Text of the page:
A research team has developed an integrated mathematical and multi-agent-based model to simulate hepatic inflammatory response caused by salmonella, reports Science Daily.
Research by industrial engineering and biology researchers at Kansas State University marks a significant milestone in the battle against sepsis, the second highest cause of death in intensive care units in the US.
The study, “An Agent-Based Model of a Hepatic Inflammatory Response to Salmonella: A Computational Study under a Large Set of Experimental Data,” was recently published in the peer-reviewed scientific journal PLOS ONE.
Zhenzhen Shi, a December 2015 industrial engineering doctoral graduate and first author; faculty researchers David Ben-Arieh, professor, and John Wu, associate professor, both of industrial engineering; and Stephen Chapes, professor of biology, studied the biological processes that lead to and result from sepsis, a hepatic — or liver-related — inflammatory response.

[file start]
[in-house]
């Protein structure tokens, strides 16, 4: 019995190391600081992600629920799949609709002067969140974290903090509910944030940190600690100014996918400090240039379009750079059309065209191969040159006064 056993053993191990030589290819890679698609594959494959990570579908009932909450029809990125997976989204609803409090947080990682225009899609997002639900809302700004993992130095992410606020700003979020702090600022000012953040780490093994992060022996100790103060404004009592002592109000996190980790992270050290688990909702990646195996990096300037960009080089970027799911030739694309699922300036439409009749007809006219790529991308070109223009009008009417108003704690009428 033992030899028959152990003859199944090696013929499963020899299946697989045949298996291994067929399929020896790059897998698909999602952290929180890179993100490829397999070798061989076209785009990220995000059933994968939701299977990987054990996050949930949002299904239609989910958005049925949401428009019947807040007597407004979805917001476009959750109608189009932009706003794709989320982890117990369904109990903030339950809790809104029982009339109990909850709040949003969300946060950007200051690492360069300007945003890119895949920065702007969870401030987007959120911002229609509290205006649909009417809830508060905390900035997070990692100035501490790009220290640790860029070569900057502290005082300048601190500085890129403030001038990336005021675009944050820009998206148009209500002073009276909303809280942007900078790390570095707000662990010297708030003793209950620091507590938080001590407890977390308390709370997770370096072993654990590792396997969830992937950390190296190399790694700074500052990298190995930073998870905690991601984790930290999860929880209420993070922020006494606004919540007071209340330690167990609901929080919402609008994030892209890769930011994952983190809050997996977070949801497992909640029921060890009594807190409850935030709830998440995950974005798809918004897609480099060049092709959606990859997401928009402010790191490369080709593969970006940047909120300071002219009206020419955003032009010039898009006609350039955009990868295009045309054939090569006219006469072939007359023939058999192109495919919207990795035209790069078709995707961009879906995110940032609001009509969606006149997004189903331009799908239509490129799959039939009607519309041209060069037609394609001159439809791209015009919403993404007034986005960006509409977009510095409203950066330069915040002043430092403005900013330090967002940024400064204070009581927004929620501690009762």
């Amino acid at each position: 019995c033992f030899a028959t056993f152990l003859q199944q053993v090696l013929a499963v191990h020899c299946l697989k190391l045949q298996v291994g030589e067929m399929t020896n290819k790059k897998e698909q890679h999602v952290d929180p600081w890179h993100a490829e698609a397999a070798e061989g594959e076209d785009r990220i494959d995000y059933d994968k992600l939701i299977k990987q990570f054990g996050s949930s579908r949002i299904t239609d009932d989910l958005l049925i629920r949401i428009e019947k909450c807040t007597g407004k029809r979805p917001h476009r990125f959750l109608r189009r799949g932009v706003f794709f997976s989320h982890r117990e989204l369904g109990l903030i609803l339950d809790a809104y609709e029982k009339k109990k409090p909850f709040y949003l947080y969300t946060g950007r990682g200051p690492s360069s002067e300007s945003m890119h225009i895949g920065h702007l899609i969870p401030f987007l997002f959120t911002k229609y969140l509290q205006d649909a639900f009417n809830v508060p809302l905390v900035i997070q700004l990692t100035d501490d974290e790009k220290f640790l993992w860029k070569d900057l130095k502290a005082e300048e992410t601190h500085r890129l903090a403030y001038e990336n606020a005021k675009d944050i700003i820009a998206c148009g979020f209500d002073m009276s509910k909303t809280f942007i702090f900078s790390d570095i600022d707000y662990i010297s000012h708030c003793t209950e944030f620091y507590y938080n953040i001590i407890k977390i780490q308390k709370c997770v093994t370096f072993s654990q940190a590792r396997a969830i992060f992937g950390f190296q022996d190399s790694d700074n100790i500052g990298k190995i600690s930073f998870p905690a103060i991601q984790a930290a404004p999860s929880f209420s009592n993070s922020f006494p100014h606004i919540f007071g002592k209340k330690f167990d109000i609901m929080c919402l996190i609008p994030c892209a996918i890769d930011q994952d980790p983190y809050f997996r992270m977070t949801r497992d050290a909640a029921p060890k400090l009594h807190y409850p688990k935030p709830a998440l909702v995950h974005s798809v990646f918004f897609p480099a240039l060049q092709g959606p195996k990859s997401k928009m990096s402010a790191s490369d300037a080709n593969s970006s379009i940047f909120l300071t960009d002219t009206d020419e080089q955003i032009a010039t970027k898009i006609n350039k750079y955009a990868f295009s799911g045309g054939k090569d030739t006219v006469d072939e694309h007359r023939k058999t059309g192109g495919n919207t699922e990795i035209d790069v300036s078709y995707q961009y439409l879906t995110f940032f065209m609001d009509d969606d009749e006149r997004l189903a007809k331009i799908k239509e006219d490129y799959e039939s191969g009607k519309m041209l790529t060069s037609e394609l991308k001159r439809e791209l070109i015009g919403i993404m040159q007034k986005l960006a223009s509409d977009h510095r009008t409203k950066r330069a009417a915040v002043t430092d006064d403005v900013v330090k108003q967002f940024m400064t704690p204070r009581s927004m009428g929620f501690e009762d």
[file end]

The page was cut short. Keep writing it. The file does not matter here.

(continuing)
The research team developed an integrated mathematical and multi-agent-based model to simulate hepatic inflammatory response caused by salmonella. Rapid response is critical to successful treatment, but because of the unpredictable nature of hepatic inflammatory response, sepsis and septic shock are difficult to identify in individual patients.
“Previous research used a simplified mathematical model to represent the progression of a sepsis episode,” Ben-Arieh said. “Such a model was not able to capture the full complexity of this health risk.”